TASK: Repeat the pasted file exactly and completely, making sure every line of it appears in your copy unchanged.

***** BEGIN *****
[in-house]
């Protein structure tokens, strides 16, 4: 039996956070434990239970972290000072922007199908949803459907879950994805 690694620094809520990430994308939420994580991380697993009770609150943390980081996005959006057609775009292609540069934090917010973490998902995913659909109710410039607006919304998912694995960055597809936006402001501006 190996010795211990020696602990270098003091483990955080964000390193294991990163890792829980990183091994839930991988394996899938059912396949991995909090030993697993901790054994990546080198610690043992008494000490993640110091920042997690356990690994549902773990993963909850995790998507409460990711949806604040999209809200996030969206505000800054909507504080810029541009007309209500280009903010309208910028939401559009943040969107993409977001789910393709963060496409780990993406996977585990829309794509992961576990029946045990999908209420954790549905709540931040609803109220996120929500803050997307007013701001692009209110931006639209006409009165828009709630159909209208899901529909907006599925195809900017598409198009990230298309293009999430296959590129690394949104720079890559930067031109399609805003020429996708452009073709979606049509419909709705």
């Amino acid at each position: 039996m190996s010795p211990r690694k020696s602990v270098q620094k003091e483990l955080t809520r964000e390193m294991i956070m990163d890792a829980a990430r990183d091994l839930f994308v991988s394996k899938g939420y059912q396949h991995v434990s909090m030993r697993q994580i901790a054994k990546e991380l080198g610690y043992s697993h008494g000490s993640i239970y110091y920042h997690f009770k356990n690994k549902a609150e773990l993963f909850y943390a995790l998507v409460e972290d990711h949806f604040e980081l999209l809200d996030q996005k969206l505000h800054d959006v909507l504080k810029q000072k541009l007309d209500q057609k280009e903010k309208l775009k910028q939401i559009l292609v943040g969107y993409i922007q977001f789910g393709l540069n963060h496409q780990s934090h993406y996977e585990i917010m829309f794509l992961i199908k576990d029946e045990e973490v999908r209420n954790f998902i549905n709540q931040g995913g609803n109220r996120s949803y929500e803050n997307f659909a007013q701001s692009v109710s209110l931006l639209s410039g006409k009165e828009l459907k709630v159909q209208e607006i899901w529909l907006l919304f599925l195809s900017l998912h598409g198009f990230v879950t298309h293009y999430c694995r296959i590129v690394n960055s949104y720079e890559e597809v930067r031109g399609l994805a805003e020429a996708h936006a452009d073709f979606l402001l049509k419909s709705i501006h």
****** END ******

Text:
[in-house]
């Protein structure tokens, strides 16, 4: 039996956070434990239970972290000072922007199908949803459907879950994805 690694620094809520990430994308939420994580991380697993009770609150943390980081996005959006057609775009292609540069934090917010973490998902995913659909109710410039607006919304998912694995960055597809936006402001501006 190996010795211990020696602990270098003091483990955080964000390193294991990163890792829980990183091994839930991988394996899938059912396949991995909090030993697993901790054994990546080198610690043992008494000490993640110091920042997690356990690994549902773990993963909850995790998507409460990711949806604040999209809200996030969206505000800054909507504080810029541009007309209500280009903010309208910028939401559009943040969107993409977001789910393709963060496409780990993406996977585990829309794509992961576990029946045990999908209420954790549905709540931040609803109220996120929500803050997307007013701001692009209110931006639209006409009165828009709630159909209208899901529909907006599925195809900017598409198009990230298309293009999430296959590129690394949104720079890559930067031109399609805003020429996708452009073709979606049509419909709705």
């Amino acid at each position: 039996m190996s010795p211990r690694k020696s602990v270098q620094k003091e483990l955080t809520r964000e390193m294991i956070m990163d890792a829980a990430r990183d091994l839930f994308v991988s394996k899938g939420y059912q396949h991995v434990s909090m030993r697993q994580i901790a054994k990546e991380l080198g610690y043992s697993h008494g000490s993640i239970y110091y920042h997690f009770k356990n690994k549902a609150e773990l993963f909850y943390a995790l998507v409460e972290d990711h949806f604040e980081l999209l809200d996030q996005k969206l505000h800054d959006v909507l504080k810029q000072k541009l007309d209500q057609k280009e903010k309208l775009k910028q939401i559009l292609v943040g969107y993409i922007q977001f789910g393709l540069n963060h496409q780990s934090h993406y996977e585990i917010m829309f794509l992961i199908k576990d029946e045990e973490v999908r209420n954790f998902i549905n709540q931040g995913g609803n109220r996120s949803y929500e803050n997307f659909a007013q701001s692009v109710s209110l931006l639209s410039g006409k009165e828009l459907k709630v159909q209208e607006i899901w529909l907006l919304f599925l195809s900017l998912h598409g198009f990230v879950t298309h293009y999430c694995r296959i590129v690394n960055s949104y720079e890559e597809v930067r031109g399609l994805a805003e020429a996708h936006a452009d073709f979606l402001l049509k419909s709705i501006h």